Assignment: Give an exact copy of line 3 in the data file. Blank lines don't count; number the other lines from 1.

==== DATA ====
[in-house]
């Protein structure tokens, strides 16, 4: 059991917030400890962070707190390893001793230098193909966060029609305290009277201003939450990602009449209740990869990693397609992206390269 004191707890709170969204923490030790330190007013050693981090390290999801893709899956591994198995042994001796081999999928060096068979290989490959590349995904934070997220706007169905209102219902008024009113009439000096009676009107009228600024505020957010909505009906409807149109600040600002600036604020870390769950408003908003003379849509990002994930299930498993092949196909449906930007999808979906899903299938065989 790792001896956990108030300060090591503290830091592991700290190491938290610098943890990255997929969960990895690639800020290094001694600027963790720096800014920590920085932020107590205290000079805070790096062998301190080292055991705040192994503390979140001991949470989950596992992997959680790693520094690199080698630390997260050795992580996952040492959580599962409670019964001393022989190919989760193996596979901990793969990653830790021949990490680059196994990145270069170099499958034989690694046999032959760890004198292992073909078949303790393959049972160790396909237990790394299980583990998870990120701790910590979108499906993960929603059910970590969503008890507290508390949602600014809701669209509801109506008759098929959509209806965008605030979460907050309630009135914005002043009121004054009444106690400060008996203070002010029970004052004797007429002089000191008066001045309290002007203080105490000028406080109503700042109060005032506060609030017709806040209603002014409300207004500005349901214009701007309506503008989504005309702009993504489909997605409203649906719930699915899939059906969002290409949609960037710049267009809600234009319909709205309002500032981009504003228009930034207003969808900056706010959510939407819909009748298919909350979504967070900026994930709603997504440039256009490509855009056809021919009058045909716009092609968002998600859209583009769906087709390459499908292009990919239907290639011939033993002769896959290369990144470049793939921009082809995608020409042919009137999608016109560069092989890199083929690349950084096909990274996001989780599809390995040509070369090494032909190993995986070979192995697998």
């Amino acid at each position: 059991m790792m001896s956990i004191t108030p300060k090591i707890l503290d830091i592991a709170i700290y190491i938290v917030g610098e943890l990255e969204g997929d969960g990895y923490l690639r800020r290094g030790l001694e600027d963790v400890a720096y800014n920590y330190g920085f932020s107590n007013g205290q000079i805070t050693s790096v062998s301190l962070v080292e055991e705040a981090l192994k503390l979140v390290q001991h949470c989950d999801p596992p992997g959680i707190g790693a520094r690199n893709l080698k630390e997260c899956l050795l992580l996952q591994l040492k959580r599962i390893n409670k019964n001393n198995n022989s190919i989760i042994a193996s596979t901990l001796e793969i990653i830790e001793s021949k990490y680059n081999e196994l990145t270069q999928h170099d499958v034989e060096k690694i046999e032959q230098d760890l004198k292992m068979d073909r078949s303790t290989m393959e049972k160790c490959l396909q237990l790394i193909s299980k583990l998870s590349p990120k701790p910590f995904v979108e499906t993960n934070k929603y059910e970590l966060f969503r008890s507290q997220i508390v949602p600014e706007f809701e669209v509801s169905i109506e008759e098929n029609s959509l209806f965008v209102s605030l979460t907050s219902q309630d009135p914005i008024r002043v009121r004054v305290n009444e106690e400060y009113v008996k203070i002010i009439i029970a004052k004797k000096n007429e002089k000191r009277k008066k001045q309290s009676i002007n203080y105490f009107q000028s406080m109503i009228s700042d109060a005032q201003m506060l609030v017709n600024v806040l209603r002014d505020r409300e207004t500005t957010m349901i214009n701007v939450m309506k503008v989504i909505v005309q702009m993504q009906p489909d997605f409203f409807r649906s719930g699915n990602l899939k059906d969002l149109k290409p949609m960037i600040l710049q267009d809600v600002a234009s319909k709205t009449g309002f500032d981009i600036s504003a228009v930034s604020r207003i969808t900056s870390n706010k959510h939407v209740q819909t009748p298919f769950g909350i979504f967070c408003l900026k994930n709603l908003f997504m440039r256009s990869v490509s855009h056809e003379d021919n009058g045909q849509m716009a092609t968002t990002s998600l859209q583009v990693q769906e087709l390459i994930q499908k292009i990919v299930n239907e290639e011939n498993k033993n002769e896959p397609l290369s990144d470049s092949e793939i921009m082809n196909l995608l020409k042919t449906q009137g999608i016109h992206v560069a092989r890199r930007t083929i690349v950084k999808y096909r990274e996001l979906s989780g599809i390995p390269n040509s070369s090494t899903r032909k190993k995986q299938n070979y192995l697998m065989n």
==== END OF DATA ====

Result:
């Amino acid at each position: 059991m790792m001896s956990i004191t108030p300060k090591i707890l503290d830091i592991a709170i700290y190491i938290v917030g610098e943890l990255e969204g997929d969960g990895y923490l690639r800020r290094g030790l001694e600027d963790v400890a720096y800014n920590y330190g920085f932020s107590n007013g205290q000079i805070t050693s790096v062998s301190l962070v080292e055991e705040a981090l192994k503390l979140v390290q001991h949470c989950d999801p596992p992997g959680i707190g790693a520094r690199n893709l080698k630390e997260c899956l050795l992580l996952q591994l040492k959580r599962i390893n409670k019964n001393n198995n022989s190919i989760i042994a193996s596979t901990l001796e793969i990653i830790e001793s021949k990490y680059n081999e196994l990145t270069q999928h170099d499958v034989e060096k690694i046999e032959q230098d760890l004198k292992m068979d073909r078949s303790t290989m393959e049972k160790c490959l396909q237990l790394i193909s299980k583990l998870s590349p990120k701790p910590f995904v979108e499906t993960n934070k929603y059910e970590l966060f969503r008890s507290q997220i508390v949602p600014e706007f809701e669209v509801s169905i109506e008759e098929n029609s959509l209806f965008v209102s605030l979460t907050s219902q309630d009135p914005i008024r002043v009121r004054v305290n009444e106690e400060y009113v008996k203070i002010i009439i029970a004052k004797k000096n007429e002089k000191r009277k008066k001045q309290s009676i002007n203080y105490f009107q000028s406080m109503i009228s700042d109060a005032q201003m506060l609030v017709n600024v806040l209603r002014d505020r409300e207004t500005t957010m349901i214009n701007v939450m309506k503008v989504i909505v005309q702009m993504q009906p489909d997605f409203f409807r649906s719930g699915n990602l899939k059906d969002l149109k290409p949609m960037i600040l710049q267009d809600v600002a234009s319909k709205t009449g309002f500032d981009i600036s504003a228009v930034s604020r207003i969808t900056s870390n706010k959510h939407v209740q819909t009748p298919f769950g909350i979504f967070c408003l900026k994930n709603l908003f997504m440039r256009s990869v490509s855009h056809e003379d021919n009058g045909q849509m716009a092609t968002t990002s998600l859209q583009v990693q769906e087709l390459i994930q499908k292009i990919v299930n239907e290639e011939n498993k033993n002769e896959p397609l290369s990144d470049s092949e793939i921009m082809n196909l995608l020409k042919t449906q009137g999608i016109h992206v560069a092989r890199r930007t083929i690349v950084k999808y096909r990274e996001l979906s989780g599809i390995p390269n040509s070369s090494t899903r032909k190993k995986q299938n070979y192995l697998m065989n």